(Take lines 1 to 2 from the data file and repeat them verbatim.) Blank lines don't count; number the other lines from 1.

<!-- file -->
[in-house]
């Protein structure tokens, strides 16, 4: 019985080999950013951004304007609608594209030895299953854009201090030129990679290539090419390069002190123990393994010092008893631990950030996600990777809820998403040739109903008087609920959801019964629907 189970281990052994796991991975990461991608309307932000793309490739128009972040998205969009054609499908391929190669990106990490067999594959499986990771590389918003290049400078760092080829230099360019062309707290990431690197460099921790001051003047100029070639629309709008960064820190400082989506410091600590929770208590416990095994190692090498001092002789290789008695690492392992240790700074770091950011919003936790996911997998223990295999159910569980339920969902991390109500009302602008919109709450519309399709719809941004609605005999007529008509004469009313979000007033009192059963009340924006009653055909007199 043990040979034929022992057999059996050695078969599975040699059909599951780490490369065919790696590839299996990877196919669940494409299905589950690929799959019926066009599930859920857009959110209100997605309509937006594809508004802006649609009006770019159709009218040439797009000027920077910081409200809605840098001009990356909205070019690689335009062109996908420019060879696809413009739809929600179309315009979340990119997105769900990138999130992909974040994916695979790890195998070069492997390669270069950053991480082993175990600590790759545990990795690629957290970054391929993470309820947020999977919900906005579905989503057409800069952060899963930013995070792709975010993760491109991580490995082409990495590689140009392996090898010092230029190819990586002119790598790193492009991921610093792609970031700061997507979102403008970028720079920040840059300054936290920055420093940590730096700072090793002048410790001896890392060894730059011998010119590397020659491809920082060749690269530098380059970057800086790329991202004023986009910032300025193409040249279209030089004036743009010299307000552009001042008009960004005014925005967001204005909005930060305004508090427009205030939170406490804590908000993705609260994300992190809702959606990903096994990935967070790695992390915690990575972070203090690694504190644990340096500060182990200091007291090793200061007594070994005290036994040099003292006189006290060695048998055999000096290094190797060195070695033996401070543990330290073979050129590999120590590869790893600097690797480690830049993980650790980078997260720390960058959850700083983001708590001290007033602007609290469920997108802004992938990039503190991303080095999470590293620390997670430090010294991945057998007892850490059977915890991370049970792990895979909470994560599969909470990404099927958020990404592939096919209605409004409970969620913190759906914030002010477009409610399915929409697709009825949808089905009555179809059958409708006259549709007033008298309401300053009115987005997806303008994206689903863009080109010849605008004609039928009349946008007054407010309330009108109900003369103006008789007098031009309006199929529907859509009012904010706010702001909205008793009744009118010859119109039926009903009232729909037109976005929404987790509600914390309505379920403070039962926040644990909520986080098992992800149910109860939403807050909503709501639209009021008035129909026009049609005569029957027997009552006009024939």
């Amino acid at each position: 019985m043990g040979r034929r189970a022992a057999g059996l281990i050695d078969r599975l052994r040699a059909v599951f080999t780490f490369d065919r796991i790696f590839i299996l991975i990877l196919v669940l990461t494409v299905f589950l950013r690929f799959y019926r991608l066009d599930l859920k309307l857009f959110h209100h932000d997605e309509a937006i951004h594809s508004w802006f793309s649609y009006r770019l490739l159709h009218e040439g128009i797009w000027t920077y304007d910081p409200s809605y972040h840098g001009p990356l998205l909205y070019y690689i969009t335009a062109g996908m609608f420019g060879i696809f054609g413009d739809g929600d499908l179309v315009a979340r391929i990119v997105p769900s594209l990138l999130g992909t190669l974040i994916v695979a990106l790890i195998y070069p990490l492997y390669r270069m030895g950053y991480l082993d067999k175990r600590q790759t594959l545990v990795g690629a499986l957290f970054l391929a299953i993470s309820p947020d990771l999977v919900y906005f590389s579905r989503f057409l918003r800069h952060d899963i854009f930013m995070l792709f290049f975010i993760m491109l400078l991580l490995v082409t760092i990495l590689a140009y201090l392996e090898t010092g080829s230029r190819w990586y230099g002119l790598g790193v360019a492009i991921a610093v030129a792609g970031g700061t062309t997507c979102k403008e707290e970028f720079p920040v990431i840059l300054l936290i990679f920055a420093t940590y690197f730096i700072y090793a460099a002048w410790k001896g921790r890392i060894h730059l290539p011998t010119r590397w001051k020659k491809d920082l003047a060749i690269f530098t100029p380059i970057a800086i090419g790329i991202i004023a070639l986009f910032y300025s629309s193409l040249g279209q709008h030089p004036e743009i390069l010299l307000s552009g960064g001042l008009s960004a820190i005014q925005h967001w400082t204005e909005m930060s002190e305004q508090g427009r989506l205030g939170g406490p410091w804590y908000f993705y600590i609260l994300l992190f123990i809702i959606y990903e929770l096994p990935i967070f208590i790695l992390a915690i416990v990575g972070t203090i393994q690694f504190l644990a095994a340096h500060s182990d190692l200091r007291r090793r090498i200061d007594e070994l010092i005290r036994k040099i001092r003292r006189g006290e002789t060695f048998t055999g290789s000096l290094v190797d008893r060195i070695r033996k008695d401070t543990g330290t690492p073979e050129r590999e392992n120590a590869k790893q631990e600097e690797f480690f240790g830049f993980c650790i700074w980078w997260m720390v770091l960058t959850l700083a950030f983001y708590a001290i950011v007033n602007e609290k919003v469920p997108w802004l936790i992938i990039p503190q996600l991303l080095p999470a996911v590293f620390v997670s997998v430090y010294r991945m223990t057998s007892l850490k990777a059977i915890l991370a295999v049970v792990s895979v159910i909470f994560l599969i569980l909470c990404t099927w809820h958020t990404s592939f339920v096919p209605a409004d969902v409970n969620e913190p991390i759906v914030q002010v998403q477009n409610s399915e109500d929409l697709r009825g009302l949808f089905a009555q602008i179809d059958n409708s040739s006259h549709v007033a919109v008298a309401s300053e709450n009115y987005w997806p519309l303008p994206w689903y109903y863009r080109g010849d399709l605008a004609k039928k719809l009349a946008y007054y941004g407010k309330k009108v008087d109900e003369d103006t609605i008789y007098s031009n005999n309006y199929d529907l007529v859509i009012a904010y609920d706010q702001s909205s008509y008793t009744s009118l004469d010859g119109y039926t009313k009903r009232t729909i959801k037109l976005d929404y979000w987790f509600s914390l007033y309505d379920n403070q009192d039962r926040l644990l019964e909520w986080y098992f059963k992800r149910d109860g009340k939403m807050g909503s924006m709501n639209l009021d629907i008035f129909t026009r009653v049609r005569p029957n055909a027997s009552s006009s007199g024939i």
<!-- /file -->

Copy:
[in-house]
């Protein structure tokens, strides 16, 4: 019985080999950013951004304007609608594209030895299953854009201090030129990679290539090419390069002190123990393994010092008893631990950030996600990777809820998403040739109903008087609920959801019964629907 189970281990052994796991991975990461991608309307932000793309490739128009972040998205969009054609499908391929190669990106990490067999594959499986990771590389918003290049400078760092080829230099360019062309707290990431690197460099921790001051003047100029070639629309709008960064820190400082989506410091600590929770208590416990095994190692090498001092002789290789008695690492392992240790700074770091950011919003936790996911997998223990295999159910569980339920969902991390109500009302602008919109709450519309399709719809941004609605005999007529008509004469009313979000007033009192059963009340924006009653055909007199 043990040979034929022992057999059996050695078969599975040699059909599951780490490369065919790696590839299996990877196919669940494409299905589950690929799959019926066009599930859920857009959110209100997605309509937006594809508004802006649609009006770019159709009218040439797009000027920077910081409200809605840098001009990356909205070019690689335009062109996908420019060879696809413009739809929600179309315009979340990119997105769900990138999130992909974040994916695979790890195998070069492997390669270069950053991480082993175990600590790759545990990795690629957290970054391929993470309820947020999977919900906005579905989503057409800069952060899963930013995070792709975010993760491109991580490995082409990495590689140009392996090898010092230029190819990586002119790598790193492009991921610093792609970031700061997507979102403008970028720079920040840059300054936290920055420093940590730096700072090793002048410790001896890392060894730059011998010119590397020659491809920082060749690269530098380059970057800086790329991202004023986009910032300025193409040249279209030089004036743009010299307000552009001042008009960004005014925005967001204005909005930060305004508090427009205030939170406490804590908000993705609260994300992190809702959606990903096994990935967070790695992390915690990575972070203090690694504190644990340096500060182990200091007291090793200061007594070994005290036994040099003292006189006290060695048998055999000096290094190797060195070695033996401070543990330290073979050129590999120590590869790893600097690797480690830049993980650790980078997260720390960058959850700083983001708590001290007033602007609290469920997108802004992938990039503190991303080095999470590293620390997670430090010294991945057998007892850490059977915890991370049970792990895979909470994560599969909470990404099927958020990404592939096919209605409004409970969620913190759906914030002010477009409610399915929409697709009825949808089905009555179809059958409708006259549709007033008298309401300053009115987005997806303008994206689903863009080109010849605008004609039928009349946008007054407010309330009108109900003369103006008789007098031009309006199929529907859509009012904010706010702001909205008793009744009118010859119109039926009903009232729909037109976005929404987790509600914390309505379920403070039962926040644990909520986080098992992800149910109860939403807050909503709501639209009021008035129909026009049609005569029957027997009552006009024939």